– by only making IO repayments, you release greater cash flow to potentially invest in appreciating assets, such as property, which from a big-picture planning perspective will hopefully go a long way in building a passive income stream and greater personal wealth
– building up the amount in your offset account, while saving on interest, gives you flexibility. An example of this might be a scenario in which you buy your first home, but it is not your dream home, so you build up your funds in your offset account, which you will use for the deposit on your next home, with a view to turning your first property into an investment property
• tax benefits
– if your goal is to pay off your principal place of residence (PPOR), then using an offset account and/or IO loan can have positive tax benefits
While an offset account does have some attractive benefits, Rebecca Hona of wHeregroup says it is important to note that having extra funds held in a loan redraw account is not the same as having funds in an offset account. These are two very different things.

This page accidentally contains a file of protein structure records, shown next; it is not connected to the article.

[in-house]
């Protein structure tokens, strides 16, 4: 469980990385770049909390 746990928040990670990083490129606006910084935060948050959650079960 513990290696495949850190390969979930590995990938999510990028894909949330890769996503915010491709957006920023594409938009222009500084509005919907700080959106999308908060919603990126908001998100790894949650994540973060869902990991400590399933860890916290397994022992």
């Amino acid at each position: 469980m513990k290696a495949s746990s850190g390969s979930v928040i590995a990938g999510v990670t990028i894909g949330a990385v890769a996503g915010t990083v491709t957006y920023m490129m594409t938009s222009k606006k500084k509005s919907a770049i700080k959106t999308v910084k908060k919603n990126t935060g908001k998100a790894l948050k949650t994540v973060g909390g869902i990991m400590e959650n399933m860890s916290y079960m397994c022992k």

“This becomes a concern to the Australian Tax Office when investors take money in and out of redraw and use the funds for personal use, and not for investment purposes,” she says.
“The interest on the withdrawn funds used for personal reasons is then not tax deductible if this occurs. But, if they are withdrawn from an offset account, then you are still able to claim 100% of the interest deductions. Always check with your accountant in relation to matters like this.”
Both Philippe Brach and Rebecca Hona explain that investors must be aware that the loan they choose will ultimately affect their total borrowing capacity for further investment.
“An IO loan will lower borrowing capacity as the lender will assess serviceability on the monthly repayments after expiry of the IO period,” says Brach.
“These periodic repayments will be higher than a normal P&I loan as you have to ‘catch up’ with the period when no principal has been repaid.”